"There are no jobs. The factories are closing and they're sending the work off to China or India or wherever. No one is spending any money and we don't know what to do."
The words could have been spoken by a frustrated Canadian or American but on this day they came from Luisa, our guide at one of Italy's new and very expensive wineries in the up-and-coming Bolgheri district on Tuscany's Mediterranean coast.
What was once malaria-infested swampland has now become the home of Bordeaux-style Super Tuscans, wines such as Ornellaia and Sassicaia that sell for hundreds of dollars a bottle. Big name producers like Piero Antinori and the Frescobaldi family have spent tens of millions of dollars planting new vineyards of Cabernet Sauvignon, Merlot, and Cabernet Franc and constructing state of the art production facilities.
But while field workers are always needed, high-paying jobs are scarce. Antinori's fabulous new Martello winery, an underground glass and steel temple to Bacchus, requires only two people to run it!
You wouldn't know it by looking at the well-tilled farms and tidy villages of Tuscany but Italy's economy is in deep trouble. While the whole of the European Union managed to grow by 0.2% in the first quarter of this year, Italy's economy contracted by 0.1%. That's significant because, after Germany and France, Italy is the EU's third-largest economy.
This economic malaise is nothing new. Between 1960 and this year, Italy's GDP has grown by an average of only 0.62% annually - a miniscule amount. The country's official unemployment rate is 12.6% but among youth aged 15 to 24 it is a shockingly high 43.3%.
"The young people are leaving the country," Luisa lamented. "They're going to Australia, Canada, anywhere they can find jobs."
The International Monetary Fund projects that Italy will end 2014 with a modest GDP growth rate of 0.6% but that will do very little to ease the unemployment problem within the country. The inflated value of the euro, which makes Italian products more expensive in foreign markets, doesn't help, although the European Central Bank took steps last week to try to push the euro down.
But despite all the economic problems, some unusual things are happening. For starters, unlike neighbouring France, most Italians are keeping the faith as far as the EU is concerned. The pro-Europe Democratic Party of Prime Minister Matteo Renzi took over 40% of the vote in last month's elections for the European Parliament in what was seen as an important victory in the face of growing Euro-scepticism in other countries.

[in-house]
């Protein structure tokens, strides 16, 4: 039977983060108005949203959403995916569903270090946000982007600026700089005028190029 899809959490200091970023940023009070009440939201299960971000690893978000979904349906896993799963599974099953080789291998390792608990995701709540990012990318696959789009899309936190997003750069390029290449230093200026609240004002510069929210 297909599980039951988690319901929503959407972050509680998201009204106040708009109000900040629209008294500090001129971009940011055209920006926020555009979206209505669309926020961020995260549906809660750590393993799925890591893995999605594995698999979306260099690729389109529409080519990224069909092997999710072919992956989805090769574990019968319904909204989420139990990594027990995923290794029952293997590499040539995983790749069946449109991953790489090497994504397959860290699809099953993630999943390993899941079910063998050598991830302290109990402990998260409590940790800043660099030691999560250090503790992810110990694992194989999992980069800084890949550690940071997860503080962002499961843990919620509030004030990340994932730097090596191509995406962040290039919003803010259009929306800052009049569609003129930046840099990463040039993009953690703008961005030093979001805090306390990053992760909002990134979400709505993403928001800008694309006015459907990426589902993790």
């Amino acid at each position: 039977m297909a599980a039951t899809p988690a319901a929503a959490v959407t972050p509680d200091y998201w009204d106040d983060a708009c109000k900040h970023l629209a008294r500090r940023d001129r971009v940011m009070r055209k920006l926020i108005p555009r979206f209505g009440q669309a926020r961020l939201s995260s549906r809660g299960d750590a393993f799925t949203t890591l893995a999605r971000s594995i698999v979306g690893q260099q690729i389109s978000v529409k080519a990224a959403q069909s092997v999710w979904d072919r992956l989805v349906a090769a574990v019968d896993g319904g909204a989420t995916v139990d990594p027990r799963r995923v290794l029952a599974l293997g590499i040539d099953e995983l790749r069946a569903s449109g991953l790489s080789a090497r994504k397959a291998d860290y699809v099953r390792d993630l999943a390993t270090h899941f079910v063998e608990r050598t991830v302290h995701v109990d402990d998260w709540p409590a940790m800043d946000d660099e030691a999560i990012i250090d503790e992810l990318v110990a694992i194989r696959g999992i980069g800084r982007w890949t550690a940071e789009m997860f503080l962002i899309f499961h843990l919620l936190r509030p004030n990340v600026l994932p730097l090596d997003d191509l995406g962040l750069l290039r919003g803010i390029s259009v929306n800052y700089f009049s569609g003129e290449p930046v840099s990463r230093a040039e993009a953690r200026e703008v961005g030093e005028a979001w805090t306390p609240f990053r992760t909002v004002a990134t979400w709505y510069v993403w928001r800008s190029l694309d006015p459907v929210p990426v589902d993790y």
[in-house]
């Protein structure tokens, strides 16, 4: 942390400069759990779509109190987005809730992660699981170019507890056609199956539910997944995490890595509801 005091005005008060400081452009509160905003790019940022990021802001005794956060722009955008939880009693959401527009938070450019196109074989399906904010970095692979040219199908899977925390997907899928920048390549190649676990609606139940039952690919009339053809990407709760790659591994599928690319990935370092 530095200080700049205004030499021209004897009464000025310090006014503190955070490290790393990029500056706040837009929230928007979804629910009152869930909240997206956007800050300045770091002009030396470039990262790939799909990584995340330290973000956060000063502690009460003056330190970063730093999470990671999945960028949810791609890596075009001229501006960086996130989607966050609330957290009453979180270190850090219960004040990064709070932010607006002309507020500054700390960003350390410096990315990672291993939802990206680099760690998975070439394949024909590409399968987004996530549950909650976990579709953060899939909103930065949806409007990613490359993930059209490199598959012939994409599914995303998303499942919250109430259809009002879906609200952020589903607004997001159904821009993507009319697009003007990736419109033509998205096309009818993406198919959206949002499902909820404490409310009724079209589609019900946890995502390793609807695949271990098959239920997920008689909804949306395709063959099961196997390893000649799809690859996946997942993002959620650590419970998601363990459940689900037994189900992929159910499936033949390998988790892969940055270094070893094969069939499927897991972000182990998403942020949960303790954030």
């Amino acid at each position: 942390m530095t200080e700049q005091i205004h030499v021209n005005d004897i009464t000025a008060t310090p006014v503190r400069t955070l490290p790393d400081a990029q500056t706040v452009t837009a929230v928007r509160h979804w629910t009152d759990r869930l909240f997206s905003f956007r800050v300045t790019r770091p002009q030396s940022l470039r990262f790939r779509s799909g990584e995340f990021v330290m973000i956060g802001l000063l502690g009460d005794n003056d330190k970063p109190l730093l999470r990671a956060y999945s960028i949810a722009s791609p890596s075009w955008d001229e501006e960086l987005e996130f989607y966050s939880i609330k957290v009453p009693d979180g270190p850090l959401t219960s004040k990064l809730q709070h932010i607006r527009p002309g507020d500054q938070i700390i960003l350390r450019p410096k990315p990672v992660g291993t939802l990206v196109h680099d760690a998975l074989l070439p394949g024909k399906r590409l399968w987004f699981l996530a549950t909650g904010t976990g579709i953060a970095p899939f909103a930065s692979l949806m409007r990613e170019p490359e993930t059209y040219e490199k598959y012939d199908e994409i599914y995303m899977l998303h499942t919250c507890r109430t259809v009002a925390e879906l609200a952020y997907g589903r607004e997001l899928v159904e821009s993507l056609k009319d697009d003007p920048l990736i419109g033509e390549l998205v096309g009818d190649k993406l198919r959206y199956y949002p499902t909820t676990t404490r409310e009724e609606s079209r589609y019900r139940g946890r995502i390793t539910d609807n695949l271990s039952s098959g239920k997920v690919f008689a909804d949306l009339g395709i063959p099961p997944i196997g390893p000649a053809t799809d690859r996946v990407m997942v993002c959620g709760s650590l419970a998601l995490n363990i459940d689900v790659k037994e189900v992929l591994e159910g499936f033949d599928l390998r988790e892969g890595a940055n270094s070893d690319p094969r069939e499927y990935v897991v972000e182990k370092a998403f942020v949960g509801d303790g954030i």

Even more surprising, the Italian stock market has been one of the top performers in the world so far this year with a gain of 15.1% as of the close of trading on June 2 according to data compiled by Yardeni Research. That's well ahead of the 4.3% average for Europe as a whole and suggests that Italians may feel that despite all their problems the country is starting to turn around.
Investors in iShares MSCI Italy Capped ETF (EWI) have been reaping the benefits of this unexpected surge in Italian stocks. Over the year to April 30, the one-year total return on this exchange-traded fund was 40.6%. But that is clearly an aberration - the average annual compound rate of return over the past decade is only 2.04%.
I love Italy as a country and it's encouraging to see what appears to be a return to political sanity there after the calamitous reign of media mogul and serial seducer Silvio Berlusconi ("One thing he did do was give work to a lot of young girls," Luisa observed dryly.)
But despite the astounding recent performance of EWI, I would not advise risking any money in their stock market at present. It's going to be a long, hard road back to economic respectability and there will inevitably be some major setbacks along the way.
If you really want to invest in things Italian, buy some bottles of high-end Super Tuscans and lay them down for a few years. They'll appreciate much faster than almost any Italian stock you might purchase.